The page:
Grace To-Do List #4

. . . as He who called you is holy, you also be holy in all your conduct,
because it is written, “Be holy, for I am holy.”   1 Peter 1:15-16

 

If you listen to most teachers, you would begin to believe that holiness is something you do.  To be holy, according to many, is to do certain things and to avoid certain things.  If you want to be holy, they would say, here is the way.  Doing holy things, according to this teaching, leads to holiness.

But those who have discovered the true message of the Scripture, the message of God’s love and grace, read about holiness differently.  Holy is what we are, not what we do.  Those who belong to the Lord are already holy—because of Him, not because of us.

You see, the concept of holiness means to be “set apart,” made special for the use or the glory of God.  A place may be known as a holy place because it has been set apart for the glory of God.  An item, something in the Temple for example, is said to be holy because it has been specified as belonging to and purposed for the Lord.  People are holy when God has chosen them for Himself and has made them His own.

So, if you belong to Jesus, you are holy.  It is already decided, already done.  You can’t become more holy or less holy.  Your actions can be consistent with or inconsistent with holiness.  That would be to take the holy and use it in a profane or common way.  Holiness extends to conduct, but does not proceed from conduct.

I find it very hard to sing the popular chorus:

“Holiness, holiness is what I long for, Holiness is what I need…”

It seems to me that only unbelievers should sing that.  We have holiness because of Jesus.  We are holy because He has made us holy.

In fact, if you really want to rattle your legalist friends, assure them that you are just as holy as Jesus.  It’s true because He is your holiness.

So… be holy!

4 Comments

Filed under Freedom, grace, Grace definition, Legalism, Relationship, Uncategorized

4 responses to “Grace To-Do List #4

  1. Sue

    I’m having a hard time understanding what you’re saying here Dave. Call me thick, but when I read the 1 Peter verse above, it is telling us to behave in a holy manner. Doesn’t that put the onus on us? Help me understand?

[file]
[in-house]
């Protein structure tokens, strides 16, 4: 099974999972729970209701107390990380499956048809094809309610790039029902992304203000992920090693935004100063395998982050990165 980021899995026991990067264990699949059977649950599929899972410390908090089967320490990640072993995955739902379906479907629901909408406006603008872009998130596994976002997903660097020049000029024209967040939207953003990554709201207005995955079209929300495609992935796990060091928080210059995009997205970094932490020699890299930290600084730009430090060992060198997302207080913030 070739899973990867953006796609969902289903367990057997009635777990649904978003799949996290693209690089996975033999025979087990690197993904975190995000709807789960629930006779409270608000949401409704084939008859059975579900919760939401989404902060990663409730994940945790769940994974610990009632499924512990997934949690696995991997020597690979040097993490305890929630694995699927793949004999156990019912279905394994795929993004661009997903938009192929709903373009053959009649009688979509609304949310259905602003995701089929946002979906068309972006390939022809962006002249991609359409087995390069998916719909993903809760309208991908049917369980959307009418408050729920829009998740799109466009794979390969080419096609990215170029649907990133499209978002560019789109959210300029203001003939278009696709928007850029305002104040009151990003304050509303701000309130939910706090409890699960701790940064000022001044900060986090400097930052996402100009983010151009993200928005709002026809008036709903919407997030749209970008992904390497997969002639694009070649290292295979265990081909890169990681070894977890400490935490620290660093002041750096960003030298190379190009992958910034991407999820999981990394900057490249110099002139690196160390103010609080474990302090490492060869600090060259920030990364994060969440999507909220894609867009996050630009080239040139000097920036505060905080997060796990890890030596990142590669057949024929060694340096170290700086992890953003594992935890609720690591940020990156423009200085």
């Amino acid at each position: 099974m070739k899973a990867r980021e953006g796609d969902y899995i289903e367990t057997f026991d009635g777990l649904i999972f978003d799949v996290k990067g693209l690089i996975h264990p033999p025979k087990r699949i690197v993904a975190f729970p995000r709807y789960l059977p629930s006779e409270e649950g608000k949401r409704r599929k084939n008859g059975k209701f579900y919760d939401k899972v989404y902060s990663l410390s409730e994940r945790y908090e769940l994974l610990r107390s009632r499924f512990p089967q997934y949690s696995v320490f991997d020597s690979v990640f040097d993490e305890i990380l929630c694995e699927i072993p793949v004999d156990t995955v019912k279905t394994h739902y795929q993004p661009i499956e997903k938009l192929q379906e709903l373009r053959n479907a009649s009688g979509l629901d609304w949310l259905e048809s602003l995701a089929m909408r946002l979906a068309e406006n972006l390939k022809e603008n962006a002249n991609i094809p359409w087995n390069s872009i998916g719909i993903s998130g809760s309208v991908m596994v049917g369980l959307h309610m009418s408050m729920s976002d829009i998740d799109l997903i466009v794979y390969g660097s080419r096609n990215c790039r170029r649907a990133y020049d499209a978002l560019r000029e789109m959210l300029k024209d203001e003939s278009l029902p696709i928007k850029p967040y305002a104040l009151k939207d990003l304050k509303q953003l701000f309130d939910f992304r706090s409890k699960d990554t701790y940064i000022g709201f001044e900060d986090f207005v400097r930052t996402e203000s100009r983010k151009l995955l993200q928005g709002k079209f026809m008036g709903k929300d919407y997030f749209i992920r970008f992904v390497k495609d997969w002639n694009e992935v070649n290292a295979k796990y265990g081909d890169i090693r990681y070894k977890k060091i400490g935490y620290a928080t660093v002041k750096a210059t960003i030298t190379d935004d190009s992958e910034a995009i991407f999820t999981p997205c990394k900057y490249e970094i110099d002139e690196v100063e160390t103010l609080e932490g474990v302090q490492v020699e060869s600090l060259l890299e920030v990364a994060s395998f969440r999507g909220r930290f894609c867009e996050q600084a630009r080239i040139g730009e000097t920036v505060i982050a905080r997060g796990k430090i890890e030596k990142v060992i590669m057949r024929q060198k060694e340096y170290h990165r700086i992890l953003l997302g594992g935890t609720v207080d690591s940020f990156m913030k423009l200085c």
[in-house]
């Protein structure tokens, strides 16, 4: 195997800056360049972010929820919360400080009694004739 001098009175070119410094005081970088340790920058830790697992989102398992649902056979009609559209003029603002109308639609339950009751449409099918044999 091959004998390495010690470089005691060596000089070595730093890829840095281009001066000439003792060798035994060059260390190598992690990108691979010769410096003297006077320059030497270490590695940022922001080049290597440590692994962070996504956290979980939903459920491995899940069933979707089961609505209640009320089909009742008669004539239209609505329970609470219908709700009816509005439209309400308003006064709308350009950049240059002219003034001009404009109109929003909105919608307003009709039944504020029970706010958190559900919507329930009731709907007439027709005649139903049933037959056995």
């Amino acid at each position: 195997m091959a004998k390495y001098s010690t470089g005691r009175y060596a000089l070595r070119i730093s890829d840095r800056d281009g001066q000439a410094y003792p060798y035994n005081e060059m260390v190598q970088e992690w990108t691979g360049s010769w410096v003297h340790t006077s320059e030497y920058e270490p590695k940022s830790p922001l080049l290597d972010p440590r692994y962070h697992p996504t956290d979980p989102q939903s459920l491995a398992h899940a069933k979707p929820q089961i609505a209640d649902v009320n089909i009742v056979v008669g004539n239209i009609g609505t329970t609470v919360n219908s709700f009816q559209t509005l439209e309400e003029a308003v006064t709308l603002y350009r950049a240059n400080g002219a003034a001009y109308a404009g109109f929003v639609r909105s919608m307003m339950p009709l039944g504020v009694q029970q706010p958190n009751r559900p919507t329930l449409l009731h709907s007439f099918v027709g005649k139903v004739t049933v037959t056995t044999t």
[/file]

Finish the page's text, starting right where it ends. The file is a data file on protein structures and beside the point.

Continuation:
2. Sue, I looked at my youngest son yesterday – noting his wide shoulders, growing arm muscles, and strong neck – and said that he was getting “thick.” You should have seen the glare that he gave me. Apparently, he did not consider that a compliment! So,no, I won’t call you “thick.”

    Actually, the purpose of these posts is to show that we do have things to do under grace. Living out our holiness is one of them. So your point is good. I would say that Peter is telling us to live according to who we are. Since we are holy – chosen by God and separated unto Him – then we should be holy.

    But how? How does that change our conduct? Are we better able to do that now that we are believers? What has changed in my abilities or even attitudes? For a while I was nicer, I suppose, and I tried harder to do right, but over the years the drive of living as a believer has yielded often to the continuing influence of the flesh.

    My concern with what you have written is the idea of the onus being on us. If that’s the case, then we are in trouble. The flesh is no more able to truly live a holy life now than it was before. But many Christians try. They act holy. They compare themselves to the holiness they think they see in others. They make lists and rules to define holiness.

    But I would suggest that holy conduct is only that which Jesus does in and through me. In other words, as I walk with Him – focused on Him – my conduct conforms to His conduct and to my holiness. That doesn’t mean that I go through my day asking what Jesus would do, as though I could presume to understand His ways and have the strength to do them. Instead, it means letting Him guide me into things, asking Him about decisions, trusting that my flesh (with its desires) is no longer in control. This is living in the Spirit. This is an active relationship with a living Lord.

    If the onus of right living is on me, the burden is neither easy nor light. But the onus is on Him. My only goal is to put and keep my eyes on Him. Now you see why this is easier to say than to do! This is certainly not a passive life.

    Let me know if this helps or if it prompts other questions. This is an important discussion and I know that others wonder about all this also. Your questions give me the opportunity to clarify and to address things that jump out from what I have written. They also make me think!

    • Sue

      I’m still learning and trying to understand what it means to live in the Spirit and not on my own strength. Leftover junk from a legalistic life. And I’m still faced with outside influences that I feel I need to answer to, to please, etc. It can be a fine line for me at times. and at times I think I think too much about it! 😉

      I will take what you’ve offered and chew on it for a while. Hopefully others will chime in here and give me more to think on.

      Save travels to you!

  3. Forgot to say that I am traveling again. So, if it takes a day or two for me to answer, I hope you understand. I often travel to places with poor or no internet and have to wait to find a connection. Yes, there are still those in the US!

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